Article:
From 1947 to 1969, the Air Force investigated Unidentified Flying Objects under Project Blue Book. The project, headquartered at Wright-Patterson Air Force Base, Ohio, was terminated Dec. 17, 1969... The decision to discontinue UFO investigations was based on an evaluation of a report prepared by the University of Colorado entitled, "Scientific Study of Unidentified Flying Objects;" a review of the University of Colorado's report by the National Academy of Sciences; previous UFO studies and Air Force experience investigating UFO reports... 
Following the closure of Project Blue Book, public interest in the UFO subject took a nosedive. 

Empty Space

UFOs and outer space were out of fashion in the entertainment industry as well. Paranormal, ESP and psychic topics were what the public was buying, and shows like Night Gallery and The Sixth Sense had memorable runs on television and in 1973, The Exorcist had been a commercial and critical success. Entertainment was coming out of period barren not of just UFOs, but of science fiction, at least of the outer space variety. In the moves, about the closest thing to space aliens was The Planet of the Apes movie series. On television, NBC’s Star Trek series had been the cancelled back in 1969, but was popular in syndication and alive as a Saturday morning cartoon. On prime time, The Six Million Dollar Man was about as "far out" as TV got.

"Somewhere in the universe there must be something better than man."

The Literary Front

There were a few important UFO books published in those days, some in response to the Condon Report that enabled the Air Force to shut down Blue Book. Dr. J. Allen Hynek and his 1972 book were profiled by Ian Ridpath in New Scientist,  May 17, 1973, “The man who spoke out on UFOs”:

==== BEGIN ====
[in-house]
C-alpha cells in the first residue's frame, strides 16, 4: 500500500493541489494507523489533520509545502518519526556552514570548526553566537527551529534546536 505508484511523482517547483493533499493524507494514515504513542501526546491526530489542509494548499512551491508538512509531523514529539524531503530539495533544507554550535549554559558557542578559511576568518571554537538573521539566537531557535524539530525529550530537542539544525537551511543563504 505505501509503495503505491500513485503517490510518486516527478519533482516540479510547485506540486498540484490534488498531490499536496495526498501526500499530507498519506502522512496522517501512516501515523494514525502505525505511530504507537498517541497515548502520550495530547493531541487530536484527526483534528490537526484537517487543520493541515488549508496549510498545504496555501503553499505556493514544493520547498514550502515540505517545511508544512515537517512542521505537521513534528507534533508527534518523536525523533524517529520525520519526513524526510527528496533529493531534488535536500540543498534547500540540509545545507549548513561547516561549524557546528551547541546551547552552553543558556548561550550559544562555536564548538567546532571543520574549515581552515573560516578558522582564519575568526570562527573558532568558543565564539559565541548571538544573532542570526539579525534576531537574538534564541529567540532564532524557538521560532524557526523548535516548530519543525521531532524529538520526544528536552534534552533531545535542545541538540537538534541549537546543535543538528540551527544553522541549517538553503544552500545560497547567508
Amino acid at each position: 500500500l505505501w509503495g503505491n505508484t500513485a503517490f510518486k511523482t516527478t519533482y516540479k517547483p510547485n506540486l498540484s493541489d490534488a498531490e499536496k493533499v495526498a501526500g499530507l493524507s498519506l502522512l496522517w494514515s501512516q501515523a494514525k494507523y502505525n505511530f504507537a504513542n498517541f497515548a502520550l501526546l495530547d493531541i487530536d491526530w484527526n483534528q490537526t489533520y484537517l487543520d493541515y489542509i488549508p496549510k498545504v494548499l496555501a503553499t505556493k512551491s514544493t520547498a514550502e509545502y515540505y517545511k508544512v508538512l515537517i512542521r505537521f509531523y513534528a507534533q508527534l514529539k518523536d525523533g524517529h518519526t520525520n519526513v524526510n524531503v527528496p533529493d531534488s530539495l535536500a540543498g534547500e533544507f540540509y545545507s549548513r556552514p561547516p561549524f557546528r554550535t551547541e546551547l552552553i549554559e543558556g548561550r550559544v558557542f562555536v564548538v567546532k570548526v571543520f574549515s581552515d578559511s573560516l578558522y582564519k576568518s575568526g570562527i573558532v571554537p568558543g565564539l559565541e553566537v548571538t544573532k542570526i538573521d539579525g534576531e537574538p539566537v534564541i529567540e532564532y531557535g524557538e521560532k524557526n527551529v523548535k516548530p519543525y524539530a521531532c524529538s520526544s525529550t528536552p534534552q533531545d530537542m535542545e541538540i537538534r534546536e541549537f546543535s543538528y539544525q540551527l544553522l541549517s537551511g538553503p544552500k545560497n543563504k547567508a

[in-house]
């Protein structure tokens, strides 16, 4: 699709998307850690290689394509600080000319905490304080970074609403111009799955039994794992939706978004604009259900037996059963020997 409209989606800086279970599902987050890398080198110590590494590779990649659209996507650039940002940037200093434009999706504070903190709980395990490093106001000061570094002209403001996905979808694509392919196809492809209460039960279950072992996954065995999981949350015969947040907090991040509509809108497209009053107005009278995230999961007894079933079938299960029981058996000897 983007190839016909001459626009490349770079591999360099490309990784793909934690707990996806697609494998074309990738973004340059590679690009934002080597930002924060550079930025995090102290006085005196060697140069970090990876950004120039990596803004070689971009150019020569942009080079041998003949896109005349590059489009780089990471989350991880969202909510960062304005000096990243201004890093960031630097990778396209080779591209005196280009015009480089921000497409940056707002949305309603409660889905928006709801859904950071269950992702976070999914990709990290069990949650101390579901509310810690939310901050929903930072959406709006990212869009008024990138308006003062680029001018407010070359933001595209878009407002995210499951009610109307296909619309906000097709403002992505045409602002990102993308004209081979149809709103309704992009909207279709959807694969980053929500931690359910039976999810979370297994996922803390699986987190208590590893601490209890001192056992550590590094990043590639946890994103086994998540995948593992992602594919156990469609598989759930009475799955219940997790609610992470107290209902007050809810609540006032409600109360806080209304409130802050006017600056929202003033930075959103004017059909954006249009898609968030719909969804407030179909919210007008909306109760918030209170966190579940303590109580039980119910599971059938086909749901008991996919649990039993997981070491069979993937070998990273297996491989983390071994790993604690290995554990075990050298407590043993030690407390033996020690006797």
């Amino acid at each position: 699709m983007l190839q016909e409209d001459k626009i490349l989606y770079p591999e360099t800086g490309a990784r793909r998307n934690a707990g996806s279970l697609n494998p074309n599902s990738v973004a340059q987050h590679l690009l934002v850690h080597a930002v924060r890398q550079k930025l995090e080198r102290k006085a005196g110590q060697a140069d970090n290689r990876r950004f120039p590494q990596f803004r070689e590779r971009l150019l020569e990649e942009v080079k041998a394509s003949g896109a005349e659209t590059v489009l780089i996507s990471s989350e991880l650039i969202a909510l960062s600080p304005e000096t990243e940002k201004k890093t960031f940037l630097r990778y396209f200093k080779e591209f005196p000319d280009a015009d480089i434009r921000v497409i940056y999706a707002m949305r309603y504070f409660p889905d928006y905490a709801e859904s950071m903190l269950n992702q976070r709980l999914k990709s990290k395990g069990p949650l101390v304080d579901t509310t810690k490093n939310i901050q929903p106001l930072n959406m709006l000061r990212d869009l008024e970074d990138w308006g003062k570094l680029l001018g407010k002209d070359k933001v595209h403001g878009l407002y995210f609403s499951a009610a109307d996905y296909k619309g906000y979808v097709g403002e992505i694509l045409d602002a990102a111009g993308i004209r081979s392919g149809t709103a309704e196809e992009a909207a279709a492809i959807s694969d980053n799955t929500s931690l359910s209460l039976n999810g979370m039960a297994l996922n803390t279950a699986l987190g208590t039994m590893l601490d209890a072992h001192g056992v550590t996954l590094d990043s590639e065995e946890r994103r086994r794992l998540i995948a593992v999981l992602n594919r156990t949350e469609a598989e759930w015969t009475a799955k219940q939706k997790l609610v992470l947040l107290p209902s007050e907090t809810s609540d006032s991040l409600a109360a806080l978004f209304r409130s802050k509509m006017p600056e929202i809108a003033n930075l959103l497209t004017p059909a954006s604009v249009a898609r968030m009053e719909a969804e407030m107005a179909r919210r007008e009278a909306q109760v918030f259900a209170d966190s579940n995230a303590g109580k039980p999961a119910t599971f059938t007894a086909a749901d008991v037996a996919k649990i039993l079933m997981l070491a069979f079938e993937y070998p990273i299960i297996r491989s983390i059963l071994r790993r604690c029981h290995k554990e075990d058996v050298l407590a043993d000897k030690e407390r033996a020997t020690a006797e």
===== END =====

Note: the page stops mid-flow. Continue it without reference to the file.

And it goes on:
He is highly critical of the report called The Scientific Study of Unidentified Flying Objects, produced in 1969 by a University of Colorado team led by Dr Edward U. Condon and based on US Air Force Project Blue Book files. He has since written his own book, called The UFO Experience, which has been called "Hynek's version of what the Condon report should have been." The book is now in its fourth printing in the United States. 
In 1973, Major Donald E. Keyhoe, the man who had written the first non-fiction book on flying saucers, wrote his last, Aliens from Space. He also blasted the Condon Report, depicting it as part of the Government’s UFO cover-up policy. Keyhoe closed the book with a more optimistic note, proposing an ambitious plan to build a facility at a remote location that would attract extraterrestrial visitors, lure them into a landing where a peaceful close encounter would establish formal contact.

Flying saucers were out of fashion, though. About the closest related matter to the UFO topic that the public really cared about was the ancient astronauts theory as popularized in the Chariots of the Gods? books and its sequels. In 1974, Chariots was in it’s 27th printing and still on the bestseller lists. Publishers Weekly, describing the paperback of its second sequel.